Thomas Edison is one of New Jersey’s most well known residents. In recent decades, there has been some controversy over just how many of his inventions were truly of his own original ideas or were just improved, commercialized designs of other pioneers. Debate aside, this National Park located in West Orange contains Edison’s laboratories and Glenmont Estate. The laboratories are immense, particularly the main building which features three floors of machinery and historic artifacts. Edison developed and/or improved such devices as the storage battery, motion picture camera, phonograph, x-ray machine, and hydrogen detector within these labs. Demonstrations and discussions of inventions such as wax cylinder recordings and the phonograph and the incandescent light bulb are available. The ground floor of the main laboratory building features a jaw-dropping three story library. There is also a Visitor Center complete with a gift shop on the grounds.
A few blocks down is Edison’s home, Glenmont. The estate features a Victorian mansion with beautifully furnished rooms, a large greenhouse with various plants, a garage with Model T Ford and Detroit Electric cars, and the graves of the Thomas and Mina Edison.
For more information go to: https://www.nps.gov/edis/index.htm
There are several places in New Jersey that served as sites of American Revolutionary War battles. Monmouth Battlefield is the site of the June 28, 1778 battle. During this battle, the Americans attacked the British while they were attempting to retreat to New York. While the battle ended as a draw between the two sides, it did help to boost the patriots’ morale. The battle featured famous players of the Revolution including George Washington, the Marquis de Lafayette, and British Generals Henry Clinton and Charles Cornwallis. The Battle of Monmouth is also where the legend of Molly Pitcher was born, in which a woman (possibly Mary Hays McCauley) helped the American troops by bringing them water and firing one of the cannons.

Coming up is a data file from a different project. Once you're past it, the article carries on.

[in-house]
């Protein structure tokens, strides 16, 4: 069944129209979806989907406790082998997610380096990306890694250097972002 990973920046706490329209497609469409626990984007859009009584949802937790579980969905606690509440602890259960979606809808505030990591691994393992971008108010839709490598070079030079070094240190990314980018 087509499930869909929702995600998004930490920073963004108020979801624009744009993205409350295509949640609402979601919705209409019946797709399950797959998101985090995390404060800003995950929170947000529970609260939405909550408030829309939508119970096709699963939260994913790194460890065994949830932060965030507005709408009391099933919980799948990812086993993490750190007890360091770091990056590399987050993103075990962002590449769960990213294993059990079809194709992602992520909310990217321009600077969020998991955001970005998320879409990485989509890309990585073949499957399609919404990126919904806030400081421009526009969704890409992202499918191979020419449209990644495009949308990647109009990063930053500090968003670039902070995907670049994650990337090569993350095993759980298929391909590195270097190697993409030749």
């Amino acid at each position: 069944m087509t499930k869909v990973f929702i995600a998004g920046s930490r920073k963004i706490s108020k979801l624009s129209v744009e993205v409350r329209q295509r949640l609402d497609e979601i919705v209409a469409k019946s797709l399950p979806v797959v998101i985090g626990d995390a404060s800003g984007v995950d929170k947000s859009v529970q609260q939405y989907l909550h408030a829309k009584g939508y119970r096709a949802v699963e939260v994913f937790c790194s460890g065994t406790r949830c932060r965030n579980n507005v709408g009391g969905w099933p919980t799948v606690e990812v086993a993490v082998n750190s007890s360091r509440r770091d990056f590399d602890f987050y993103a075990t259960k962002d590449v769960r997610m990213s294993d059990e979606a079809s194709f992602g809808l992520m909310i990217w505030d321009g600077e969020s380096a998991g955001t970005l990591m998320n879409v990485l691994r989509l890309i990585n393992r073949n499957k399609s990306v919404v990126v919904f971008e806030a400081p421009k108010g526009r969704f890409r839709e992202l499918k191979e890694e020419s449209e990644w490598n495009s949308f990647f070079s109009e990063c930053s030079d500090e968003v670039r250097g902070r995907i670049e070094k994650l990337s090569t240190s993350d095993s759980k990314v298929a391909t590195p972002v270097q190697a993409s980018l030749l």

The site of the battle is situated on a long hill that provides picturesque views. There are bridges at the bottom of the hill that cross over a small stream and lead to farmland. At the top of the hill now stands a visitor’s center where you can learn more about what occurred at the battle as well as other facts about the American Revolution. Lectures are also held at the visitor’s center and there is a gift shop where you can buy books on American history and recreated artifacts. Every year in June, The Friends of Monmouth Battlefield group holds a reenactment of the June 28th battle complete with actors in full costume and cannon blasts.
For more information go to: https://www.state.nj.us/dep/parksandforests/parks/monbat.html
East Jersey Old Town Village and the Cornelius Low House
Located in Johnson Park in Piscataway, East Jersey Old Town Village is a collection of relocated historic buildings. These buildings include a tavern (where some of the Founding Fathers stayed), barn, blacksmith shop, schoolhouse, and church. The Runyon House holds an exhibit showcasing the history and artifacts of Raritan Landing, a no longer extant colonial port town on the Raritan River. The village is also the setting of an American Revolutionary encampment event and Middlesex County cultural workshops. Living history interpreters are often present at the village and dress in historic costume and give presentations of trades and crafts. The village also holds Christmas and Halloween events annually that include horse and buggy rides, history inspired entertainment, crafts for the kids, and refreshments. Be sure to stop by the gift shop for treats, candles, and souvenirs.
Down the road from the village is the Cornelius Low House, the former home of a colonial Dutch merchant for whom the house is named. The house dates from 1741 and underwent extensive restoration in the 1990s, but architectural elements original to the house can still be seen. The house is now a museum that holds temporary exhibitions related to NJ history.
Visiting Tip: Go and feed the animals at Johnson Park when you’ve had your fill of history.
For more information go to: https://www.middlesexcreates.com/historic-sites/east-jersey-old-town-village/
(All images, except for the one of the stained glass in Glenmont, are my own pictures and are meant for educational purposes. Please do not use them for your own content without my permission and without crediting me.)